minimum credible a value for c82 is 5 8 minimum r 0 9 3 m
Minimum Credible AValue for C82 is 5.8  Minimum R0 ­ 9.3 m


coil contour

poloidal angle

9.67  15.3 m

7.25  11.6 m

5.8  9.3 m

4.83  7.7 m

toroidal angle


Bmax/Bo Scan for Reactor-Scale QA’s

Bmax/Bo calculated at coil inner edge

(on a surface shifted inward by half coil depth)

from Nescoil surface current solution at coil center

P. Valanju

coil half depth is chosen to minimize r 0
Coil Half-Depth Is Chosen to Minimize R0


A = 4.1




  • R0/ = 5.8 case, 21 coils, 2:1 coil aspect ratio; Bmax = 16 T
  • Based on surface current distribution, not modular coils

j = 3 kA/cm2

based on


qa reactors are closer to aries rs than spps
QA Reactors Are Closer to ARIES-RS than SPPS


  • <> = 5%, H’ = 0.64; not optimized yet for a reactor
c82 based reactors are sensitive to plasma coil spacing
C82-Based Reactors Are Sensitiveto Plasma-Coil Spacing
  • ARIES study is needed to determine realistic plasma-coil spacing and estimated COE
compact stellarators could lead to a better reactor
Compact Stellarators Could Lead to a Better Reactor
  • 14-m SPPS (with lower wall power density) was competitive with 6-m ARIES-IV and 5.5-m ARIES-RS because of its low recycled power (high Qeng)
  • C82 can retain low recycled power of SPPS, but has smaller size (lower cost) and higher wall power density
  • However, the power produced is more than the 1 GWe assumed in the ARIES studies ( margin)
  • The details of size, field, and wall power density need to be studied further to optimize a reactor by the ARIES group, as was done for SPPS
plans for reactor scoping studies
Plans for Reactor Scoping Studies
  • Optimize Bmax/B0 vs  for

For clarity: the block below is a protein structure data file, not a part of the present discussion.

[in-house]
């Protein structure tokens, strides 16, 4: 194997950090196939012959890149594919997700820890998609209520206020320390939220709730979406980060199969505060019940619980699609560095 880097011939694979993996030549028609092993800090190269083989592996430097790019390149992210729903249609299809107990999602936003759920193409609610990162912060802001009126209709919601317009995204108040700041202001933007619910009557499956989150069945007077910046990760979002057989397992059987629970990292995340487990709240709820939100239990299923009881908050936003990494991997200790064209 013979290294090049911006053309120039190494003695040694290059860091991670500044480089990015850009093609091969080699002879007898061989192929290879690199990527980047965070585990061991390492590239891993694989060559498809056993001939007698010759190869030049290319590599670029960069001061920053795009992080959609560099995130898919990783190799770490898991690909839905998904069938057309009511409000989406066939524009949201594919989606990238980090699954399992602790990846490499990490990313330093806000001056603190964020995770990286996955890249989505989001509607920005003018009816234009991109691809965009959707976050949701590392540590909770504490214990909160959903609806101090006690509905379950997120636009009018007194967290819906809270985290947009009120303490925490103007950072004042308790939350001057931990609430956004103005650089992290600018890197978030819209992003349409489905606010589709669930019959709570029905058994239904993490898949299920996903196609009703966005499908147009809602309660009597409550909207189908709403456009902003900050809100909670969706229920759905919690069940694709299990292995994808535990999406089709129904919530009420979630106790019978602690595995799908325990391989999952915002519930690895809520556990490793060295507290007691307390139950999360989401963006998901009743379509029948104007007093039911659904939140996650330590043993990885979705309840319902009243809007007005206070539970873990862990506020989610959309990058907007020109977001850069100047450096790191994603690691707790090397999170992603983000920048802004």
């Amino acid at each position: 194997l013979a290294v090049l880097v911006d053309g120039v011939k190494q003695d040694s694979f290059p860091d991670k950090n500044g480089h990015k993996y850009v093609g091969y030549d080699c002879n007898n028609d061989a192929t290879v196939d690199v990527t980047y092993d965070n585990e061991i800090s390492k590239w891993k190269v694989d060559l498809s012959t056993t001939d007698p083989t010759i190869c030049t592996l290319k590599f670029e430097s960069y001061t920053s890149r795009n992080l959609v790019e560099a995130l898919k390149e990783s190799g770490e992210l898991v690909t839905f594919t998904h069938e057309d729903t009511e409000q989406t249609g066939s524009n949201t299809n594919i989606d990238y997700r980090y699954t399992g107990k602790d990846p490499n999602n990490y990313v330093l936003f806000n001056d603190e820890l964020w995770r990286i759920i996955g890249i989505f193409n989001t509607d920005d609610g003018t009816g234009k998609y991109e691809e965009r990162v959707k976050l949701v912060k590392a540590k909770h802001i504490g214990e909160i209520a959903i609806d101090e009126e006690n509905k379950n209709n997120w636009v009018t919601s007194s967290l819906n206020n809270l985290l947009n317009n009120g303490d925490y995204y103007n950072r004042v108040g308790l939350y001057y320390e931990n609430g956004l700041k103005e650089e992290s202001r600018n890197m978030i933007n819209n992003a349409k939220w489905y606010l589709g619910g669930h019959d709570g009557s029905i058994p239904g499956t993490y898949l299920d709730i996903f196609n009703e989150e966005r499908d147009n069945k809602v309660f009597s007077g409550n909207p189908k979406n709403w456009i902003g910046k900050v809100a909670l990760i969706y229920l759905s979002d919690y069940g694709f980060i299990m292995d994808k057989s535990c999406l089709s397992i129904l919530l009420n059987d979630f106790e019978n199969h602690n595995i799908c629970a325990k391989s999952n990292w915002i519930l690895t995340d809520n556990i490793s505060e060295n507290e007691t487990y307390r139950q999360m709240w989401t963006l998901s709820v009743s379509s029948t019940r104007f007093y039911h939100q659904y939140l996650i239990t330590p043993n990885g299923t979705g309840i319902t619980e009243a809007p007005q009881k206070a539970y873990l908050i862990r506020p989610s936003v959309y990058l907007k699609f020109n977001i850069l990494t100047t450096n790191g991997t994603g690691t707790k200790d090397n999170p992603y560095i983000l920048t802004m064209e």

• QA sheet-current configurations with Ap = 3.4 and 4.1
  • Simple 0-D spread sheet reactor optimization
    • include variation of Bmax/B0 vs and reactor physics
  • Full systems code reactor optimization (OPTOR)
  • (minimize COE: ARIES algorithms, benchmark with ARIES-RS)
    • simple 0-D transport models
    • solve for Te(r) and Ti(r) for 1-D anomalous e,i and electric-field-dependent e,i with fixed n(r),(r): Shaing, Mynick
    • Self-consistent solution for Te(r),Ti(r), ne(r), ni(r), and (r) with fixed particle source (pellets or gas)
    • study sensitivity to transport models and energetic losses
  • ARIES group look at impact of key issues, COE
  • QA Compact Stellarators lead to more attractive reactors, but not smaller reactors
  • Ultimate figure of merit for a toroidal reactor is the cost of electricity, not major radius or wall power density, when comparing different concepts
  • However, major radius and wall power density are important when optimizing a particular concept
  • R0/<a> = 3.4 and 4.1 QA configurations lead to smaller reactors closer to ARIES-RS than the earlier competitive SPPS
  • QA configurations so far have not been optimized for a reactor; need to reduce A further
  • ARIES study will be needed for better optimization